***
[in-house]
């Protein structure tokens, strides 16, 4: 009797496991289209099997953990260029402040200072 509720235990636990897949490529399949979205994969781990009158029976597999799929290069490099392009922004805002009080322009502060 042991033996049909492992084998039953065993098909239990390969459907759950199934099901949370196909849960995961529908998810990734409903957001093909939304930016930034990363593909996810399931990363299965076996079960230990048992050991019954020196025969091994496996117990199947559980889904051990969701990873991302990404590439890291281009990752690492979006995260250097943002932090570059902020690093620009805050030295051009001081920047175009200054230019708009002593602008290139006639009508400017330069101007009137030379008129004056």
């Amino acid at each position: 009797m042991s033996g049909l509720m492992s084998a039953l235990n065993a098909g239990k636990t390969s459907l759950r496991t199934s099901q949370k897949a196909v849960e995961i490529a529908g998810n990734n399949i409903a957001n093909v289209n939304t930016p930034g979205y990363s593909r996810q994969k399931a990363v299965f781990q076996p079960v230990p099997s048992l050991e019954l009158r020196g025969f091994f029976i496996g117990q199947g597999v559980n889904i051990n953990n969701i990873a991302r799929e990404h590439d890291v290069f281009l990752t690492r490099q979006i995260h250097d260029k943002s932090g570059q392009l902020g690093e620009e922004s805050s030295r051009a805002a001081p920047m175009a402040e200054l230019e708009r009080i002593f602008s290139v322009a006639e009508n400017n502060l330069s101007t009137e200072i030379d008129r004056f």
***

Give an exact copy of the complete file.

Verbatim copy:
[in-house]
């Protein structure tokens, strides 16, 4: 009797496991289209099997953990260029402040200072 509720235990636990897949490529399949979205994969781990009158029976597999799929290069490099392009922004805002009080322009502060 042991033996049909492992084998039953065993098909239990390969459907759950199934099901949370196909849960995961529908998810990734409903957001093909939304930016930034990363593909996810399931990363299965076996079960230990048992050991019954020196025969091994496996117990199947559980889904051990969701990873991302990404590439890291281009990752690492979006995260250097943002932090570059902020690093620009805050030295051009001081920047175009200054230019708009002593602008290139006639009508400017330069101007009137030379008129004056």
């Amino acid at each position: 009797m042991s033996g049909l509720m492992s084998a039953l235990n065993a098909g239990k636990t390969s459907l759950r496991t199934s099901q949370k897949a196909v849960e995961i490529a529908g998810n990734n399949i409903a957001n093909v289209n939304t930016p930034g979205y990363s593909r996810q994969k399931a990363v299965f781990q076996p079960v230990p099997s048992l050991e019954l009158r020196g025969f091994f029976i496996g117990q199947g597999v559980n889904i051990n953990n969701i990873a991302r799929e990404h590439d890291v290069f281009l990752t690492r490099q979006i995260h250097d260029k943002s932090g570059q392009l902020g690093e620009e922004s805050s030295r051009a805002a001081p920047m175009a402040e200054l230019e708009r009080i002593f602008s290139v322009a006639e009508n400017n502060l330069s101007t009137e200072i030379d008129r004056f």